25 November, 2007

The Story of Iqbal

I was home on a Saturday night after quite a few weeks yesterday. So, I just decided to laze around and catch a movie. I had recently bought a ‘War movie’ collection, but since I didn’t want my mom to get bored (the last time I watched a war movie named ‘Hiroshima’ with my mom, she was out after the first 20 mins, and so this time I knew better). DD1 was showing ‘Iqbal’. For those of you who didn’t know, it’s a sports film by Nagesh Kukonoor.

The protagonist, a young teenager named Iqbal (played wonderfully by Shreyas Talpade) is deaf and dumb, born into an impoverished family of a farmer, but is absolutely passionate about cricket. He finds an unwilling coach in Naseruddin Shah, who was a one-time cricket star, but is now a perennial drunkard. The story is about how Iqbal, makes it to the Ranji team and finally to the Indian cricket team. A wonderful film, and towards the end, you’re really praying for Iqbal to make, although you how the movie is going to end.

But other than the wonderful story of the under-dog winning in the end, there was something else about the movie that I really liked. The coach was a major factor in the success of Iqbal. But how many of us actually get that kind of a coach in real life? A coach who really wants you to succeed? Who would go out of his way to ensure that you do well? One of the biggest regrets of my college life was that I didn’t have a teacher who I could really look upto. And if you had known the rules that my college had, you’d know that there was a lot to regret about. There were some who would teach you what was prescribed in the textbook, and others who would come and chat with us and try to be a friend. But none who could inspire us to learn more about what they had to teach. Not surprisingly, when I was at a friends place recently, I could hardly remember the names of some of my teachers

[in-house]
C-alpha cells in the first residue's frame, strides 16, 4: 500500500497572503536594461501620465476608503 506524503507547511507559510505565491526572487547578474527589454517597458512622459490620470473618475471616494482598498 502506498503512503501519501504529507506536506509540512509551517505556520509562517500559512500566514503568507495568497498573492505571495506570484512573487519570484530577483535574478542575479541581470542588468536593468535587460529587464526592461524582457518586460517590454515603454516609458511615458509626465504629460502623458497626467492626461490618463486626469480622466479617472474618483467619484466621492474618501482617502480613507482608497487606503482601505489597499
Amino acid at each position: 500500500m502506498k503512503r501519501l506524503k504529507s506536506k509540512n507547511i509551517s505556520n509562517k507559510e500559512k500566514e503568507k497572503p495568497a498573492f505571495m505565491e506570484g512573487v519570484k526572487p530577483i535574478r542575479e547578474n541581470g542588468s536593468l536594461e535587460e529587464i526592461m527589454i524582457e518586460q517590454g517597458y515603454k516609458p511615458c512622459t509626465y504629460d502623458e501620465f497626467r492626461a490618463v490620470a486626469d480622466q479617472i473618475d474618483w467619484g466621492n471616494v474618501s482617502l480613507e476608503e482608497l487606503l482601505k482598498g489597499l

Recently, I was watching a show on NDTV, where during a college farewell, the teachers had something to say about each and every outgoing student and presented each student a gift to remember. In comparison, my convocation was a song and dance show and we were not even invited onto the stage to receive our degrees.

The second story coming from Iqbal was the story of differently-abled children. And what was wonderful about this film, was the manner in which it chose not to focus on his disabilities, but rather to focus on his abilities. I think in real life too, its important that we give differently-abled people their place in mainstream society, and treat them whenever possible as normal people rather than sympathize on their disabilities.

My neighbour has two children, one of whom was born deaf and dumb. But due to the dedicated efforts of his mother, he is now able to speak and hear to a good extent. While, initially I did pity him, I later realized that he is a wonderful artist. And I’m not even exaggerating here. He’s won a scholarship and a state-level drawing competition to prove that.
I think we all strive for recognition, and not pity. So why differentiate?

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